Floating wind energy can transform Ireland into a European renewable energy superpower if the Government acts now to put the right policies in place to enable the industry to start building floating wind farms this decade.
A lot of us are familiar with the first generation of fixed-bottom wind farms on our east coast where the base of the turbine is fixed to the seabed. But a turbine can also be mounted on a floating platform that is then secured to the seabed by mooring cables and anchors. These floating wind turbines can be deployed at much greater depths than fixed-bottom turbines, thereby significantly increasing the scale of the opportunity for Ireland.
The potential of floating offshore wind (FLOW) energy off the west and southern coasts of Ireland is huge. If enabled in the proper manner, offshore wind energy in Ireland would not only contribute to our own renewable goals but such is the scale of the potential that Ireland could export enormous amounts of clean energy to Europe.
As it stands, the Programme for Government contains a target for 5,000 MW of offshore wind energy by 2030 and, in the long-term, 30,000 MW off our western coast. While most of the 2030 target will be delivered through existing fixed-bottom turbine technology, a proactive approach from Government is needed to ensure floating wind turbines are in the water before the end of the decade. This would unlock our floating wind potential and kick-start an entirely new industrial sector for Ireland, which has never been seen before.
Floating wind energy is not simply an idea. A strong pipeline of projects are under development in other countries, ready to seek consent and to be built once the proper policy and regulatory framework is put in place.
The fact is our neighbours are forging ahead of us. We only have to look across the water to see ambition and action. The UK, France and Norway have so far shown the greatest ambition: the UK has set a 2030 target of 1 GW of FLOW – enough to power circa 800,000 homes – and announced plans to design new leasing opportunities for early commercial-scale projects in the Celtic Sea.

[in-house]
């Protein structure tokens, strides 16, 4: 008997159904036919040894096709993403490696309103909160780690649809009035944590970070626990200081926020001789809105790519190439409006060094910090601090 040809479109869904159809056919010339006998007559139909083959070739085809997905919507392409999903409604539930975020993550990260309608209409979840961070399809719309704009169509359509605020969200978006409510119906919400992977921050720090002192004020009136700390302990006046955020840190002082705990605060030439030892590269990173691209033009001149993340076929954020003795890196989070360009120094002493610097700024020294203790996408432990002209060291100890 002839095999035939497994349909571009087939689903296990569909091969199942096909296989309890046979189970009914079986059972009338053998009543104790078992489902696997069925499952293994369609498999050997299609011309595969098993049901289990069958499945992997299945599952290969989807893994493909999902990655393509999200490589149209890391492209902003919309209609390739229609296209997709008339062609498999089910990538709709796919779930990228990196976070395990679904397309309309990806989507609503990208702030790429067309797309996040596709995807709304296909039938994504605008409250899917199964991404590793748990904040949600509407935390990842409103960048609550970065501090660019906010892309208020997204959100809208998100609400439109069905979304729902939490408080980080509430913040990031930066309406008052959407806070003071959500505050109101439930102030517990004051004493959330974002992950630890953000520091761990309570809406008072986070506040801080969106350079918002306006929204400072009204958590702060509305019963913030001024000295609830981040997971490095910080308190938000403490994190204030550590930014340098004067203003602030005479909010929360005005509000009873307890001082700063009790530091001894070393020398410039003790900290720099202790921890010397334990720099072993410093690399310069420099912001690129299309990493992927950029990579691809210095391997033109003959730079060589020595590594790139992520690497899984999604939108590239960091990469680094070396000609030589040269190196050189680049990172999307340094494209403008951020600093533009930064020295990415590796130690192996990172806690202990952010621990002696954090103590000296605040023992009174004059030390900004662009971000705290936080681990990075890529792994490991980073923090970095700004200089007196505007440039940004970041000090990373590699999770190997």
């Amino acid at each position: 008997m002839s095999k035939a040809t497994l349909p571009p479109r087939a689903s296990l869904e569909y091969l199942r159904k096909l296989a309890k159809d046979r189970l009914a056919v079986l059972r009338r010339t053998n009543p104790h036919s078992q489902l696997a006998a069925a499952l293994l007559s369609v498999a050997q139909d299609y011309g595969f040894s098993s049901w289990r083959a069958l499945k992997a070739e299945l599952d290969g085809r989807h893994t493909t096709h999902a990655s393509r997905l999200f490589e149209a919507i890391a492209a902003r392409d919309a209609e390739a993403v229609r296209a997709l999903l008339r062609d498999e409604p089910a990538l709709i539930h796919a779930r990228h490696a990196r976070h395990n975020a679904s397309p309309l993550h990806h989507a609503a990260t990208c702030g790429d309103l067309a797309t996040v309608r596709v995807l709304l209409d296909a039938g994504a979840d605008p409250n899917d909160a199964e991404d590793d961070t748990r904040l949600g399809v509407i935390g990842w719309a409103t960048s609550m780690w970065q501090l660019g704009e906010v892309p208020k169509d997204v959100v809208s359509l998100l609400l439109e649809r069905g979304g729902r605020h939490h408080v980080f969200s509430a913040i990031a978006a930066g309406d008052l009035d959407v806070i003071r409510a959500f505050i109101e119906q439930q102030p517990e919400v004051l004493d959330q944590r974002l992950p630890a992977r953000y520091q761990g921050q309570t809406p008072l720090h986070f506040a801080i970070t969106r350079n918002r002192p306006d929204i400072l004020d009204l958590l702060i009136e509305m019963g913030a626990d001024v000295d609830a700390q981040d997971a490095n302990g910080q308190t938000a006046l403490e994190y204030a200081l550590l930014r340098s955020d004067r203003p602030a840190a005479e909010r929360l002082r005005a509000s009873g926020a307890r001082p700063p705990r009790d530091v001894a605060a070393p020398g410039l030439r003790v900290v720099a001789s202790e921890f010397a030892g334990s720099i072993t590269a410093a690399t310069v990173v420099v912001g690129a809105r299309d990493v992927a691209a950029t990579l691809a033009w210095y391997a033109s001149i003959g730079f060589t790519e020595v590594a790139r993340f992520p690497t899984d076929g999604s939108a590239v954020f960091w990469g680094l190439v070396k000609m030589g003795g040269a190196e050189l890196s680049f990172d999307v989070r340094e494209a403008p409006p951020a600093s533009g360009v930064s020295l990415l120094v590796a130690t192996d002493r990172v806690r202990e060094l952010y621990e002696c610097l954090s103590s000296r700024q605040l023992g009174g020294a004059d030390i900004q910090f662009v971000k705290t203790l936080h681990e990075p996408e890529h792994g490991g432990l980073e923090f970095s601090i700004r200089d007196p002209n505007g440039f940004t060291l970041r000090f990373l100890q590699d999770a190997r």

France, meanwhile, has launched its first commercial-scale tender for a floating wind project of between 230 and 270 MW to begin operation this decade, with further tenders planned for the coming years; while Norway has recently opened three areas of up to 500 MW each for FLOW. When governments act the industry responds and clean sources of energy get built.
There are a number of specific actions that can help transform Ireland’s energy outlook when it comes to floating wind energy. Firstly, floating wind energy projects must be allowed to carry out essential environmental surveys outside the 12 nautical mile limit. To do this the Government must amend the Maritime Area Planning Bill. This is a simple step that must be prioritised.
We must also plan our electricity grid to deal with an influx of floating wind energy. To facilitate this, EirGrid must ensure that their new strategy for grid development, due out later this year, strengthens the grid on the western and southern coasts where most floating wind projects are located and will be further developed.
Another area the Government must anticipate and support to realise a renewable energy future is the infrastructure required to build and maintain offshore energy. Investments in our ports infrastructure must be anticipated, and delivered in the coming years. The wind will blow but we need viable bases on land from which we can service the floating turbines.
It is vital that the offshore renewable energy auction planned for 2025 has a dedicated floating wind energy pot to support projects that are ready to go. This would not only be a strong signal to the sector, but would be a good stake in the ground in the journey towards making this country a superpower.
We cannot overstate the industrial potential in floating wind off the coast of Europe’s most westerly island. If we are to be truly global leaders we must put floating wind energy at the heart of a new industrial strategy for renewable energy backed by the strategic engagement of the IDA and Enterprise Ireland.
It will require the full might of the state, its expertise, resources and knowledge to help Ireland become a superpower of renewable energy, but the opportunity is immense.
This could be hugely positive for this country and we need to strike now to reap the benefits in the coming decades. Floating wind energy is a resource waiting for Government action. It is part of the jigsaw that could help Ireland become a true climate action leader.
Val Cummins is chairwoman of Wind Energy Ireland’s floating committee